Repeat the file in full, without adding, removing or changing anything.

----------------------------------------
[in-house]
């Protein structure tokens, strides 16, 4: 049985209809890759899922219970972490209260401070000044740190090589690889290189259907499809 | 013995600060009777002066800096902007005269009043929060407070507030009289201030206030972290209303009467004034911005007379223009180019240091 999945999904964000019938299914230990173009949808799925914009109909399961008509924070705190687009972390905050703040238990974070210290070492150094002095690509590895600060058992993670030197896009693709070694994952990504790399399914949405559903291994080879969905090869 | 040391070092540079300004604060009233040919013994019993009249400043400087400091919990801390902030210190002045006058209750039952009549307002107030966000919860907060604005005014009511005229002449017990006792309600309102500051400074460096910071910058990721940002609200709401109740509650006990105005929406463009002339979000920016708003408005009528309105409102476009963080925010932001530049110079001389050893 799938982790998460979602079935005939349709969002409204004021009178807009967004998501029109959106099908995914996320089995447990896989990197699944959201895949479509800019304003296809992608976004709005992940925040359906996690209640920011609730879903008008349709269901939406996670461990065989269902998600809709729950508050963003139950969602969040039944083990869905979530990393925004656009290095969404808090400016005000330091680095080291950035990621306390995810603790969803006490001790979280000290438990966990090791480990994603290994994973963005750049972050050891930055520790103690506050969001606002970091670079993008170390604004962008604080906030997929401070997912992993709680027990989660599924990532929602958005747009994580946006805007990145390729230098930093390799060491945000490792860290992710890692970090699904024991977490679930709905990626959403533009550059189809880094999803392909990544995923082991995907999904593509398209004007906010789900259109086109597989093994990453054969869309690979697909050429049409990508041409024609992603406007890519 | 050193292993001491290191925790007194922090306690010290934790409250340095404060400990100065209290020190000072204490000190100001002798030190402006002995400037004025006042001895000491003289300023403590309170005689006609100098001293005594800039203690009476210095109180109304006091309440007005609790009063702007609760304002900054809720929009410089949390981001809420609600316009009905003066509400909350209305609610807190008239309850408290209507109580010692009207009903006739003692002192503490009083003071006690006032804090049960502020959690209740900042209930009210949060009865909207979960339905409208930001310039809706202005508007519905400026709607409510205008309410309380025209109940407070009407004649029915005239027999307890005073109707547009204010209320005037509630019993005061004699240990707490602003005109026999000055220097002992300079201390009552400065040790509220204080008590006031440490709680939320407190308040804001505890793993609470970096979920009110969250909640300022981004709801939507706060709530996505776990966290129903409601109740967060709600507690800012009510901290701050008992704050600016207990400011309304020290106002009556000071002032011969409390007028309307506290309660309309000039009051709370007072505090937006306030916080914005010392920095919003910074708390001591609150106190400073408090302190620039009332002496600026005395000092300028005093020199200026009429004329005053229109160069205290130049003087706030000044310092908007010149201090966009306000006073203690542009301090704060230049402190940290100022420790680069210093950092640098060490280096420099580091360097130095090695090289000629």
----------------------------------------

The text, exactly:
[in-house]
């Protein structure tokens, strides 16, 4: 049985209809890759899922219970972490209260401070000044740190090589690889290189259907499809 | 013995600060009777002066800096902007005269009043929060407070507030009289201030206030972290209303009467004034911005007379223009180019240091 999945999904964000019938299914230990173009949808799925914009109909399961008509924070705190687009972390905050703040238990974070210290070492150094002095690509590895600060058992993670030197896009693709070694994952990504790399399914949405559903291994080879969905090869 | 040391070092540079300004604060009233040919013994019993009249400043400087400091919990801390902030210190002045006058209750039952009549307002107030966000919860907060604005005014009511005229002449017990006792309600309102500051400074460096910071910058990721940002609200709401109740509650006990105005929406463009002339979000920016708003408005009528309105409102476009963080925010932001530049110079001389050893 799938982790998460979602079935005939349709969002409204004021009178807009967004998501029109959106099908995914996320089995447990896989990197699944959201895949479509800019304003296809992608976004709005992940925040359906996690209640920011609730879903008008349709269901939406996670461990065989269902998600809709729950508050963003139950969602969040039944083990869905979530990393925004656009290095969404808090400016005000330091680095080291950035990621306390995810603790969803006490001790979280000290438990966990090791480990994603290994994973963005750049972050050891930055520790103690506050969001606002970091670079993008170390604004962008604080906030997929401070997912992993709680027990989660599924990532929602958005747009994580946006805007990145390729230098930093390799060491945000490792860290992710890692970090699904024991977490679930709905990626959403533009550059189809880094999803392909990544995923082991995907999904593509398209004007906010789900259109086109597989093994990453054969869309690979697909050429049409990508041409024609992603406007890519 | 050193292993001491290191925790007194922090306690010290934790409250340095404060400990100065209290020190000072204490000190100001002798030190402006002995400037004025006042001895000491003289300023403590309170005689006609100098001293005594800039203690009476210095109180109304006091309440007005609790009063702007609760304002900054809720929009410089949390981001809420609600316009009905003066509400909350209305609610807190008239309850408290209507109580010692009207009903006739003692002192503490009083003071006690006032804090049960502020959690209740900042209930009210949060009865909207979960339905409208930001310039809706202005508007519905400026709607409510205008309410309380025209109940407070009407004649029915005239027999307890005073109707547009204010209320005037509630019993005061004699240990707490602003005109026999000055220097002992300079201390009552400065040790509220204080008590006031440490709680939320407190308040804001505890793993609470970096979920009110969250909640300022981004709801939507706060709530996505776990966290129903409601109740967060709600507690800012009510901290701050008992704050600016207990400011309304020290106002009556000071002032011969409390007028309307506290309660309309000039009051709370007072505090937006306030916080914005010392920095919003910074708390001591609150106190400073408090302190620039009332002496600026005395000092300028005093020199200026009429004329005053229109160069205290130049003087706030000044310092908007010149201090966009306000006073203690542009301090704060230049402190940290100022420790680069210093950092640098060490280096420099580091360097130095090695090289000629």